Struggling to keep it together

Depression

I’ve been working on character profiles for my WIP about a school teacher which I’ve been sharing with you. So while I’ve been doing that I haven’t been writing.

So I’m sharing with you something different today. It’s from a story I was working on some years ago, but never finished. It’s a highly personal tale – you could say it’s semi autobiographical. I would like to finish it one day and maybe publish it.

It’s about a girl of about 15 who’s struggling at school.  She has few friends and is very unhappy.  Then a new girl joins the school and she’s kind to my MC.  They become friends.  But unfortunately for my MC it doesn’t last.

I’m sharing with you 23 lines for the 23rd July:

I withdrew into myself, trying to talk to as few people as possible.  If Mum and Dad asked how I was, I put on a brave front, smiling and saying I was fine.  No one guessed how I was feeling.  At school, I tried to stay by myself as much as possible, not wanting to be seen.  At lunchtimes, I didn’t go out, I just stayed in the library, trying to absorb myself in a book, hoping that somehow a good story would make the pain go away.  Christine had been the only friend I had had in as long as I could remember, and now she was dead.  I couldn’t bear it.

   I stopped sleeping.  My nights were ones of restless tossing and turning, throwing the bed covers away from me, and then in turns gathering them towards me.  I was always very quiet, not wanting to wake my parents or Bryony.  Even so, Mum started to notice a change in me.  Whereas before I had answered her questions, be it monosyllabically, now I didn’t say anything.  When I went down to breakfast a couple of days after the announcement of Christine’s death, she was sitting at the breakfast table reading a newspaper.  Looking up at me with a serious expression on her face, she said,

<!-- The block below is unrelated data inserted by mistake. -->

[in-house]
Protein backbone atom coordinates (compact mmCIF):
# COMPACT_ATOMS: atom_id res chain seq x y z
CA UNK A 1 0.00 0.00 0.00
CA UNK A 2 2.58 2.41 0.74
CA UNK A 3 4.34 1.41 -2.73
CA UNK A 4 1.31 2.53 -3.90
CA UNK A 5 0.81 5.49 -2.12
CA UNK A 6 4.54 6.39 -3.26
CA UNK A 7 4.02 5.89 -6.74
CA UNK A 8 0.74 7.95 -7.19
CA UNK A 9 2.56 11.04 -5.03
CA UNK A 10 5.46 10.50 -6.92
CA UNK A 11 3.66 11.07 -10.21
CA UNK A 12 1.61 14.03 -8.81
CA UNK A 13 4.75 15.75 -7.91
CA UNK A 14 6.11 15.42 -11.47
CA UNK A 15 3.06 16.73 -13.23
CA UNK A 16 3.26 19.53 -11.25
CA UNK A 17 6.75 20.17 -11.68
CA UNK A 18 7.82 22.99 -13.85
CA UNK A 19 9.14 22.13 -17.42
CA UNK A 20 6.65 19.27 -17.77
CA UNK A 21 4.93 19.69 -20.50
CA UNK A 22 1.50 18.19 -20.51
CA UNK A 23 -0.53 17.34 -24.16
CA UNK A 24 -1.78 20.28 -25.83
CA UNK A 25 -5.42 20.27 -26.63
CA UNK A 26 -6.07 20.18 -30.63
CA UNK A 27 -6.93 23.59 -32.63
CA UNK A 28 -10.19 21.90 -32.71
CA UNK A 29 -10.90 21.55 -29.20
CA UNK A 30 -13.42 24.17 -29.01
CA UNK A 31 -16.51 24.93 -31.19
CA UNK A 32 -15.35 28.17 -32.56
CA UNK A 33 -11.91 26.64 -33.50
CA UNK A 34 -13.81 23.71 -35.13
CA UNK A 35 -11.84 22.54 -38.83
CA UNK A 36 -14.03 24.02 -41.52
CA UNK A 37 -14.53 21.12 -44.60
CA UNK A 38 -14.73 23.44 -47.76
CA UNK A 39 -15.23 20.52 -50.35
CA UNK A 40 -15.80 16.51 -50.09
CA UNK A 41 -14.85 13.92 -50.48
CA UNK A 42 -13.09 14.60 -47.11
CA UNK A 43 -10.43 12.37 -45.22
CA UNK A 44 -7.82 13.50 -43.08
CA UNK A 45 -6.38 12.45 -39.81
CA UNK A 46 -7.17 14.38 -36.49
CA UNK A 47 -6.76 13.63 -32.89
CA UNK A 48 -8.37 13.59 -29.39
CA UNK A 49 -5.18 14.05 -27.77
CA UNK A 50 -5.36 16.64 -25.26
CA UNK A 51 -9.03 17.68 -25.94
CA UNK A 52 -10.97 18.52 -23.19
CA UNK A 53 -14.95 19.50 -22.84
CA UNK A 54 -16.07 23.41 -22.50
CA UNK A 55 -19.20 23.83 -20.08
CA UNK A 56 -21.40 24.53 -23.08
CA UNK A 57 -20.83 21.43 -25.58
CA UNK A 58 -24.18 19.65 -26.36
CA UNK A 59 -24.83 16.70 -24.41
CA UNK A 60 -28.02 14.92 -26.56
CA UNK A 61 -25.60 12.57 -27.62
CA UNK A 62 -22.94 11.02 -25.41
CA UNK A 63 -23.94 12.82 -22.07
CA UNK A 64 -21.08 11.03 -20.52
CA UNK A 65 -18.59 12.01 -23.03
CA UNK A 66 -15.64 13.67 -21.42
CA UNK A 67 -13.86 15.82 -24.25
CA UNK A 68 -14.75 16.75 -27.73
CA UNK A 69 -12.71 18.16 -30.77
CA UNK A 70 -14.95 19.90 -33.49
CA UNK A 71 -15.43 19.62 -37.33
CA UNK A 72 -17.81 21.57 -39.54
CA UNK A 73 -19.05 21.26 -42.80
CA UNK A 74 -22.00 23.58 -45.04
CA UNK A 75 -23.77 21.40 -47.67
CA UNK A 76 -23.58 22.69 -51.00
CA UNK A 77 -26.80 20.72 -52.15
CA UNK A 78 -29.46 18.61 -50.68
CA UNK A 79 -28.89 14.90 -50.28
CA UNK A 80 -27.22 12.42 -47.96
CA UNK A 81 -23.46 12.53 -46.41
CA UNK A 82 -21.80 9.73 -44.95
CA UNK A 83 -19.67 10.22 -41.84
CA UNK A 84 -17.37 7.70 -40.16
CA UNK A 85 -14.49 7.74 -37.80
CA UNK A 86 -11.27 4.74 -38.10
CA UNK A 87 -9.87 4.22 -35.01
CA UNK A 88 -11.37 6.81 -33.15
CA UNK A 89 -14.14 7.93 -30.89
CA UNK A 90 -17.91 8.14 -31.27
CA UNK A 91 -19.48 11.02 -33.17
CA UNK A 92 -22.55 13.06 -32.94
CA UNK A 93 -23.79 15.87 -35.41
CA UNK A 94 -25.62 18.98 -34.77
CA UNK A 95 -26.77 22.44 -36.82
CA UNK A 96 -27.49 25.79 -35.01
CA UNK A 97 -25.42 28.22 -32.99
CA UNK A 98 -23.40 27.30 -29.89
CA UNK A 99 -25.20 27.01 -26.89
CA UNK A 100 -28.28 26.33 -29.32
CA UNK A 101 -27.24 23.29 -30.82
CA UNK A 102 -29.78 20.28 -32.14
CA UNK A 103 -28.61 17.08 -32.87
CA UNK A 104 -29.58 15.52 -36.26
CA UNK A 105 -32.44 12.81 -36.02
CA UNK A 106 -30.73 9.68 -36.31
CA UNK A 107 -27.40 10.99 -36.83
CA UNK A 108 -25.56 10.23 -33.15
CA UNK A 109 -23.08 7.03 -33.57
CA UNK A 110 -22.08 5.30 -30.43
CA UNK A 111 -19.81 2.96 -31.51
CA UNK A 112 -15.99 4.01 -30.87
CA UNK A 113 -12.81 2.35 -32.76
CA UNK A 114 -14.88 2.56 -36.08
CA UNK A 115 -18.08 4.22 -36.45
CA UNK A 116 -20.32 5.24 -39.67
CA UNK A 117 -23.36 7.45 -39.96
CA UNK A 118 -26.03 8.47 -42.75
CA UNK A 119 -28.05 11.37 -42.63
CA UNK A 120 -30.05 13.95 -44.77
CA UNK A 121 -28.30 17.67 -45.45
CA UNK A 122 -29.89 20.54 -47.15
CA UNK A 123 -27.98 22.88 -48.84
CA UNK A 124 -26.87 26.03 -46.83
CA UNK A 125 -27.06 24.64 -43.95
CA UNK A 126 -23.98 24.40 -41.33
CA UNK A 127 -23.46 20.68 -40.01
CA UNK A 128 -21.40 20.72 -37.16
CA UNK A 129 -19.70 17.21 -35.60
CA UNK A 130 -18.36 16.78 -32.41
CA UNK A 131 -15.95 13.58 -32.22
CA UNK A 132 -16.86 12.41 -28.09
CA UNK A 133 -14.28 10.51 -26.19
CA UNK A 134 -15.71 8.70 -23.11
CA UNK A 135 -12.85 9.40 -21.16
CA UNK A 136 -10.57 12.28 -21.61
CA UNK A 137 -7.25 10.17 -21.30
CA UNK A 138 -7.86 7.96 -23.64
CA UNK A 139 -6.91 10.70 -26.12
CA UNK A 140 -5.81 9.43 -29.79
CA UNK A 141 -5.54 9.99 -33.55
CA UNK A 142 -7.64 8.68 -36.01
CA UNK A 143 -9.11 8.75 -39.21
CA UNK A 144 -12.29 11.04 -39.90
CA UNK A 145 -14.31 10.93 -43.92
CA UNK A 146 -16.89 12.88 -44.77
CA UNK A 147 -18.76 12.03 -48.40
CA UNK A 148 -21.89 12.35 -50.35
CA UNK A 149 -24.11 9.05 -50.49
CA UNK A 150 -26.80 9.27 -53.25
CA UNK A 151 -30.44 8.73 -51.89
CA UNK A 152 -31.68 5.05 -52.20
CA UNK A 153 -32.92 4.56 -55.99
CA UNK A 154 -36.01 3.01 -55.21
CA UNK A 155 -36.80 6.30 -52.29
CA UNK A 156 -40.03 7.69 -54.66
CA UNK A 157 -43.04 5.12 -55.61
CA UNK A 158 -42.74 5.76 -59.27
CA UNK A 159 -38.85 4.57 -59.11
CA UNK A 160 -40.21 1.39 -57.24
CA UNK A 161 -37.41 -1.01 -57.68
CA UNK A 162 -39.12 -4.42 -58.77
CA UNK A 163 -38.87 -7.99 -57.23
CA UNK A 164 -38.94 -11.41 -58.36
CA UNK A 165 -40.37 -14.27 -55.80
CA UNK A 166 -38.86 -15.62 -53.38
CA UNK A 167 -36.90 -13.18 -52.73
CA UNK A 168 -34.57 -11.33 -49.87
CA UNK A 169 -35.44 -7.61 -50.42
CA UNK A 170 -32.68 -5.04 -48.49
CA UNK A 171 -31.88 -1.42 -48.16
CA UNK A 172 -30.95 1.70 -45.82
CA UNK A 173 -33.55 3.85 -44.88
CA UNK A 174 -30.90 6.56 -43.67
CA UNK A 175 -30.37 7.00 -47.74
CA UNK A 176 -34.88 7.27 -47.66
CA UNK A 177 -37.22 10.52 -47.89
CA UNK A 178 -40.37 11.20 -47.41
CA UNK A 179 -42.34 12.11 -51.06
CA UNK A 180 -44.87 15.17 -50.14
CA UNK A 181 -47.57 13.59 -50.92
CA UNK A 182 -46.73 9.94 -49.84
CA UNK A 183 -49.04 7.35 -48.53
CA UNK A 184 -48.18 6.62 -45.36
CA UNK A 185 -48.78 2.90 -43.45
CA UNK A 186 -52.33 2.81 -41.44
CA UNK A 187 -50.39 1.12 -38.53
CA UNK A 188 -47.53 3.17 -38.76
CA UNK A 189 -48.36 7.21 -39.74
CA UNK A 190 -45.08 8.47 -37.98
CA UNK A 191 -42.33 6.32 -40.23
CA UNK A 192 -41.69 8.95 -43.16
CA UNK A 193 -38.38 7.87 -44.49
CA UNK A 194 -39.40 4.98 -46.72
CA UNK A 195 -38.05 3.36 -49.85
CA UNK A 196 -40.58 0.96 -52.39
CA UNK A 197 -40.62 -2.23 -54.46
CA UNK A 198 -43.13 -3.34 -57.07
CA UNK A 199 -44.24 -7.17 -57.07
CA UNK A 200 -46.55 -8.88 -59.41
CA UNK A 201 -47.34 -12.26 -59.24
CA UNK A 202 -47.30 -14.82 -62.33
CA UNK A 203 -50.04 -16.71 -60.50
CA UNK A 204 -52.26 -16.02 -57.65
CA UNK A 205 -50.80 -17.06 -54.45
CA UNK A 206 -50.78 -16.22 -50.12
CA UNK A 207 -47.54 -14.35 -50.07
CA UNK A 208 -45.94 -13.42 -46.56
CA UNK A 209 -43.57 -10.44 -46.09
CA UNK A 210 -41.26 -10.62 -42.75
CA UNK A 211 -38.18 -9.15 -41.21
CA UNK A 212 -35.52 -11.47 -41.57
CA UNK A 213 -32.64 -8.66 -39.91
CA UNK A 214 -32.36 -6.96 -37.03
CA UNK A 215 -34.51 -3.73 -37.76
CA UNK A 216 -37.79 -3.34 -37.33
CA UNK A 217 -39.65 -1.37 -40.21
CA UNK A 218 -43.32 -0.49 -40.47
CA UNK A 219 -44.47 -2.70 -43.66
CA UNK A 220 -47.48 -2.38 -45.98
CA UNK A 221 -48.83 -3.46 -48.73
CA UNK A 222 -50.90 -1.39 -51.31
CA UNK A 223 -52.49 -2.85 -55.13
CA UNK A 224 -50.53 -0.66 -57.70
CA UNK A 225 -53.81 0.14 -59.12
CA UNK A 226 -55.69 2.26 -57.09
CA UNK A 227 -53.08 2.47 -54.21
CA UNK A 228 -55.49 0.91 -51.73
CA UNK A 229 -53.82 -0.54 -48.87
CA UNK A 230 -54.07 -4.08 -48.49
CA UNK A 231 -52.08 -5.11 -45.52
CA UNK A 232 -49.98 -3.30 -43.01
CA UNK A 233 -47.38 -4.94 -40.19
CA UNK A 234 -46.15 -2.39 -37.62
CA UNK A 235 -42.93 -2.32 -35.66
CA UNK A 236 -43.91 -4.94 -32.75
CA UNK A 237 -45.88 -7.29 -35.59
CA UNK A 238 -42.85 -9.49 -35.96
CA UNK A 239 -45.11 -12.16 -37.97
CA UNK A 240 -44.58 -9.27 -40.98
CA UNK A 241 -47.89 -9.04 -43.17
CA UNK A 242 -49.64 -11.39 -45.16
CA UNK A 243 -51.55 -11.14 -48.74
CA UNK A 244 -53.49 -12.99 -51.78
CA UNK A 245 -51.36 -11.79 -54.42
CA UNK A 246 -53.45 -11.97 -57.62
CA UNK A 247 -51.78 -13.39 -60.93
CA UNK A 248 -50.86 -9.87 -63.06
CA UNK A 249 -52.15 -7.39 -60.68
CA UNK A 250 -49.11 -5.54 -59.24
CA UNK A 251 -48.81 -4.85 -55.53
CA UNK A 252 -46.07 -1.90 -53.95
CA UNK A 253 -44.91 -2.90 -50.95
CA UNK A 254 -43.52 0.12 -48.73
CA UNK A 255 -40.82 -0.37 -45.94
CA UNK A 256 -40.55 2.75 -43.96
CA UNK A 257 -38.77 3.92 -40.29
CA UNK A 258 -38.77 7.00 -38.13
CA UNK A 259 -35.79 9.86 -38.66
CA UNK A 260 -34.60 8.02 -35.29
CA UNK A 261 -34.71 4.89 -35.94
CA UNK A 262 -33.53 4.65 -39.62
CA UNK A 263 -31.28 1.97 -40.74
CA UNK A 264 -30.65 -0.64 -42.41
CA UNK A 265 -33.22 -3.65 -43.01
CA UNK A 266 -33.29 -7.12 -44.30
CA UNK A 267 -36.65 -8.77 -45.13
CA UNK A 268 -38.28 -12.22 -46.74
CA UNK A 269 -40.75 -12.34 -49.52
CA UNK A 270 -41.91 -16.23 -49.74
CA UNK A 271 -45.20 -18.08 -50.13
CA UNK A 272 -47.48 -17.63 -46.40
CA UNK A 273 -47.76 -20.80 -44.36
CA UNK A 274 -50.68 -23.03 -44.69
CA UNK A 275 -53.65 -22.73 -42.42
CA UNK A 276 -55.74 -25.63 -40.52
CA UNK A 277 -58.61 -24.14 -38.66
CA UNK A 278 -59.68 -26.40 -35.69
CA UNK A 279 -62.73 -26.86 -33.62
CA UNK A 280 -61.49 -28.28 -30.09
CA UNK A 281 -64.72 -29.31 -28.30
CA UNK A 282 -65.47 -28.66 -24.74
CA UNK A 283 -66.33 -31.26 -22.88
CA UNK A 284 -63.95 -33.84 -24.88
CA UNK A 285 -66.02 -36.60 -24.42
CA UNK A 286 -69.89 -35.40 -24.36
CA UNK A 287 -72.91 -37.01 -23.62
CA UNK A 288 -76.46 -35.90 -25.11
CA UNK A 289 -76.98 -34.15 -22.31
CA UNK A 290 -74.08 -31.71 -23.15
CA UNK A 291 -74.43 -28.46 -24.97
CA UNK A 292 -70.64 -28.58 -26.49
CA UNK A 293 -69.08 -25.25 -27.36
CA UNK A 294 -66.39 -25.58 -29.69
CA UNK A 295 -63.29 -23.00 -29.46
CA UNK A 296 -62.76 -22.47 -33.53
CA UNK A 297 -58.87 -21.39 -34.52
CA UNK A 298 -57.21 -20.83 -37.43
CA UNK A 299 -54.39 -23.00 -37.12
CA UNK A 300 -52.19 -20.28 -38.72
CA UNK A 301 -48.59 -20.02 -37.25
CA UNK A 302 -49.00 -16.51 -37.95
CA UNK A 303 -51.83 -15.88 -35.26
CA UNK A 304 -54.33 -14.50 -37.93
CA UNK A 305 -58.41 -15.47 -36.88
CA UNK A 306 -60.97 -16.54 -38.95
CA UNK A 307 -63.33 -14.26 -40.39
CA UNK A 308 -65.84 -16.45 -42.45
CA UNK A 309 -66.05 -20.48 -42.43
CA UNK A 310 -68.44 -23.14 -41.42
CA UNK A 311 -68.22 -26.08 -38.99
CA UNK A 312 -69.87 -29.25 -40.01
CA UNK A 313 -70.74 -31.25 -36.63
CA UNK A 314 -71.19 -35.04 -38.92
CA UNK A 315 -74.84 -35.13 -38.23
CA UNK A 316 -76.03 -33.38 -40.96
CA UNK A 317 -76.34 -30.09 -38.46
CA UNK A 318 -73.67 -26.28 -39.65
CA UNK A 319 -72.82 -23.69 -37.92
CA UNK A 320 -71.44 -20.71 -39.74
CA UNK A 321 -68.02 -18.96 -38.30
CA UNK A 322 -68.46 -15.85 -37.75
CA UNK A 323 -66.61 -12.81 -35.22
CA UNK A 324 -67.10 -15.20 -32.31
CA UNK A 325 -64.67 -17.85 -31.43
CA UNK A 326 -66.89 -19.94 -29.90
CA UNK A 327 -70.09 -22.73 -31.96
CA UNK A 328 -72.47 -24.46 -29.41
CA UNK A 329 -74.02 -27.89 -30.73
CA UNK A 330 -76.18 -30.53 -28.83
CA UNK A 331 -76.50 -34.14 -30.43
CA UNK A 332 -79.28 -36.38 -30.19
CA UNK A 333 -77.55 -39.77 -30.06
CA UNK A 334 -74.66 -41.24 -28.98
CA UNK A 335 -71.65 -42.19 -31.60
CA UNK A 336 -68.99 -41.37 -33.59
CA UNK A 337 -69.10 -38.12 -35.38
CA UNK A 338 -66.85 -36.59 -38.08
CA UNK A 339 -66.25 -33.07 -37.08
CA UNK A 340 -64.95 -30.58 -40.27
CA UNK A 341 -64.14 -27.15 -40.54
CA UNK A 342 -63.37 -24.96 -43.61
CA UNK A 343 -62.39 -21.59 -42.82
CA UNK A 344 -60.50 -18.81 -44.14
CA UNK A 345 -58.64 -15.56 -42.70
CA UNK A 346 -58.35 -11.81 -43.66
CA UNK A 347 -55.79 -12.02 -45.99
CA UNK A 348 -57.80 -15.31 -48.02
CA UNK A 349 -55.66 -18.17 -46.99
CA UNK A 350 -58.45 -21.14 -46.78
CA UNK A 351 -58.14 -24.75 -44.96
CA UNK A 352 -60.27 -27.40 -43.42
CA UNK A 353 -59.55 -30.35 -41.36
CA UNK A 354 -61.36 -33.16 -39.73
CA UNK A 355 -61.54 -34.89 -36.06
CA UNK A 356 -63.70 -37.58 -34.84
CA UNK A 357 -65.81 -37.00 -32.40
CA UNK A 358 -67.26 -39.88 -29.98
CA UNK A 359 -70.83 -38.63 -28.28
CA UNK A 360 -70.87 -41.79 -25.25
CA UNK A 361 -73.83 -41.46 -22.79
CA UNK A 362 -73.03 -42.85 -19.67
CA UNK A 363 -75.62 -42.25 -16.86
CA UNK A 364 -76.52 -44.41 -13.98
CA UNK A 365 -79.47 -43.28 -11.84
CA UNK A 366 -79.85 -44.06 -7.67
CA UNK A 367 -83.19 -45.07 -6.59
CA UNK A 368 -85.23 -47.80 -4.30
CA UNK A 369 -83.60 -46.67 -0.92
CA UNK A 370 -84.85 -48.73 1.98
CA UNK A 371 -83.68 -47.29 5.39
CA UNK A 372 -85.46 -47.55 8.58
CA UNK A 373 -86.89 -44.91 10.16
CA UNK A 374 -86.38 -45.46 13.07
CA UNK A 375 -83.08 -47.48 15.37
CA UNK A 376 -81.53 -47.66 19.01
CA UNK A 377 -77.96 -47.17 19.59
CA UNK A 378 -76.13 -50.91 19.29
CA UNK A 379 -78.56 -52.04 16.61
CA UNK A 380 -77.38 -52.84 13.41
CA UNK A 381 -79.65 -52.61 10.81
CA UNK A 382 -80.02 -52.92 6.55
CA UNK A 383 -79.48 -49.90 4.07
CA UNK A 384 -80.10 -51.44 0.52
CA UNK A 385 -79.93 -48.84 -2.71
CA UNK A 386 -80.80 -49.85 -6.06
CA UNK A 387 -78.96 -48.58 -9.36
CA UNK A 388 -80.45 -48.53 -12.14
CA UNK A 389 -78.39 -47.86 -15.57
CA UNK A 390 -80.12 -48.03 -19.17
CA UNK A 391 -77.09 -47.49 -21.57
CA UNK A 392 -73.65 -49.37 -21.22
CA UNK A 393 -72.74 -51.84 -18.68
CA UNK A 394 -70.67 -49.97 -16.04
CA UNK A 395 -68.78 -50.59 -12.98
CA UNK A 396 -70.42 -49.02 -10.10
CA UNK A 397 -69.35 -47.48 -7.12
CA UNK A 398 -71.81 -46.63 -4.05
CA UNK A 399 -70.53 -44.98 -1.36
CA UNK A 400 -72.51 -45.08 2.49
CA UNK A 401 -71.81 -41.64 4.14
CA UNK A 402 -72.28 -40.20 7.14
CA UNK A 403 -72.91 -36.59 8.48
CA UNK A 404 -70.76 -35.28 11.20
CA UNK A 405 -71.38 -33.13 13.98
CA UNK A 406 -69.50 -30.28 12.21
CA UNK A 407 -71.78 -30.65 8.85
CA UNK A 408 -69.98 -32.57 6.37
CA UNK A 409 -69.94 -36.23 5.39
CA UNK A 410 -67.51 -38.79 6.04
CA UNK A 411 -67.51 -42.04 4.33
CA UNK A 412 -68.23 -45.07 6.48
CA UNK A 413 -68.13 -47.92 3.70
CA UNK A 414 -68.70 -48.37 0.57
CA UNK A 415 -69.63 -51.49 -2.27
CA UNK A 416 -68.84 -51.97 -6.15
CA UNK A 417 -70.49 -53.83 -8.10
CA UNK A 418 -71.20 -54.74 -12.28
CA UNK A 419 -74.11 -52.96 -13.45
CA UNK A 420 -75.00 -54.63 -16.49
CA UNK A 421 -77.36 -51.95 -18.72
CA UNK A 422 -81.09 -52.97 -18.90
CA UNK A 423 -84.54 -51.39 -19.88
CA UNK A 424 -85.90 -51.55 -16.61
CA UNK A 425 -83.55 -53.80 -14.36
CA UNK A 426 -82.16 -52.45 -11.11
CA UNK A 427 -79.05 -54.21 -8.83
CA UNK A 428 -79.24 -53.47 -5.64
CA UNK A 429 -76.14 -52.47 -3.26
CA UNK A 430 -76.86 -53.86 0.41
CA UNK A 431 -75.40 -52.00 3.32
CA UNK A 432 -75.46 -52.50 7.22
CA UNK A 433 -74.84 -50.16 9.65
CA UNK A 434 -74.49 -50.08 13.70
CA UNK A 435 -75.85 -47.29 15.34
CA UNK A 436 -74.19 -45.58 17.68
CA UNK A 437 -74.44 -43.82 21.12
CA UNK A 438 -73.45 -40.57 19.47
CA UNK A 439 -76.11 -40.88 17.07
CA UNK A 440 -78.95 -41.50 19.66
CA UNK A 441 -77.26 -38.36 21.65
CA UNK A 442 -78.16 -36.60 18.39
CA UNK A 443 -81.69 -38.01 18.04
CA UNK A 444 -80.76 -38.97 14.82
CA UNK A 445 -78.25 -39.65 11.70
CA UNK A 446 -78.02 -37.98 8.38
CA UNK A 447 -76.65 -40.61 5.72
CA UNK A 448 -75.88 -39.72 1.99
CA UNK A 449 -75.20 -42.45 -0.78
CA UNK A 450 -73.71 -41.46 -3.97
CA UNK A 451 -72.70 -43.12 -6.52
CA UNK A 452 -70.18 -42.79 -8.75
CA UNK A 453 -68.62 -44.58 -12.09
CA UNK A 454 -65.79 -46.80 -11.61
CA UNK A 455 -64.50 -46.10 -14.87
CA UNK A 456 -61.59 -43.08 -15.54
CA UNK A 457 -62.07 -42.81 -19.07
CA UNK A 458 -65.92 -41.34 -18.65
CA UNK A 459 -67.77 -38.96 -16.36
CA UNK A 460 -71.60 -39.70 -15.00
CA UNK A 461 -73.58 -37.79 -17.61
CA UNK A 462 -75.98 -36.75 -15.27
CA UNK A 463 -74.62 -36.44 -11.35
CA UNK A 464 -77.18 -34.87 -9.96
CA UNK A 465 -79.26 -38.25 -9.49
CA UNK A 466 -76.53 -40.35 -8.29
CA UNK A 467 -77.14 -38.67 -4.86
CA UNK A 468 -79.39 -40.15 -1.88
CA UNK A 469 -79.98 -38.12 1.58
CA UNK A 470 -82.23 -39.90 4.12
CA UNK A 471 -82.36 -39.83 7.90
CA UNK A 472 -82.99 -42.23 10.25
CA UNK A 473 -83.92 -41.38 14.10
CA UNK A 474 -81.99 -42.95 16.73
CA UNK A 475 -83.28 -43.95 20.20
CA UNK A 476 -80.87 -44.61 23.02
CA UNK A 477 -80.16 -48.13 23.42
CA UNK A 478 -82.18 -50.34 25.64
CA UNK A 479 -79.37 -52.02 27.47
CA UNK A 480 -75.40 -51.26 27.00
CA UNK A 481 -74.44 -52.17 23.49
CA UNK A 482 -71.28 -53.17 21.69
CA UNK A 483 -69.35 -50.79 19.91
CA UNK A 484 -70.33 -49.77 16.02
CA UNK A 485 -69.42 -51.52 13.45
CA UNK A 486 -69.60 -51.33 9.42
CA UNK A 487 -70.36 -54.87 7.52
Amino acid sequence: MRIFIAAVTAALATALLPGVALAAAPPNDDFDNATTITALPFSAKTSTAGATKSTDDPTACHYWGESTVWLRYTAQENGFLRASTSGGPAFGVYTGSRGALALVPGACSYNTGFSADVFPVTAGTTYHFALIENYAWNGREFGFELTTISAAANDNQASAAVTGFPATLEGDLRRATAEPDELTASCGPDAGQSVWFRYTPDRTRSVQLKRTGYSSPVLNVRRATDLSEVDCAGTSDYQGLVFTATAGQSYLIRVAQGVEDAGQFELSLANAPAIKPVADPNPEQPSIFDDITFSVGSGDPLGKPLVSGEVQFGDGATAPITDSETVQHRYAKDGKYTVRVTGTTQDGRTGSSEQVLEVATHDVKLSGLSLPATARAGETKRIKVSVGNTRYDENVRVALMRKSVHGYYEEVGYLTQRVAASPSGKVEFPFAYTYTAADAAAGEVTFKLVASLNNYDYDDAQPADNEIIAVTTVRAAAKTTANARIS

‘There was something in the news this morning about a girl from your school who was killed in an accident.  It was Christine, wasn’t it?’

   I didn’t answer.  Mum sighed.

   ‘Kate, why didn’t you tell us?  Your dad and I wondered what was wrong with you.  Lately you haven’t been yourself.  We had no idea of what you were going through,’ she said, coming over to me and laying a hand on my shoulder.  ‘We want to help you in anyway we can,’ she added.

I’d love to know your thoughts on this so please comment. 🙂  And if you would like to take part in WIPpet Wednesday, all you have to do is post some of your writing (old or new) on your blog.  It should (ideally!) relate to the date.  Once you’ve posted it, add your details to this linky.

Thank you K. L. Schwengel for hosting.

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42 thoughts on “Struggling to keep it together

  1. Wow. Semi-autobiographical! That makes it powerful.
    Oh I hope your character’s parents will be supportive during this time. It’s so hard to go through depression. I went through that as a teen.

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  2. I felt a lot of sympathy for the character, Elaine. You describe her distress with economy and sensitivity, never going over the top. I like the way you did not disclose what happened straight away. The bits I think need work: ‘and then in turns…’ Don’t know why but that doesn’t work for me. Also the sentence ‘Lately you haven’t been yourself.’ doesn’t ring as true as the other parts of the dialogue (maybe it’s the word lately at the beginning.) Apart from this I think it is a powerfully understated piece. I’d love to read more.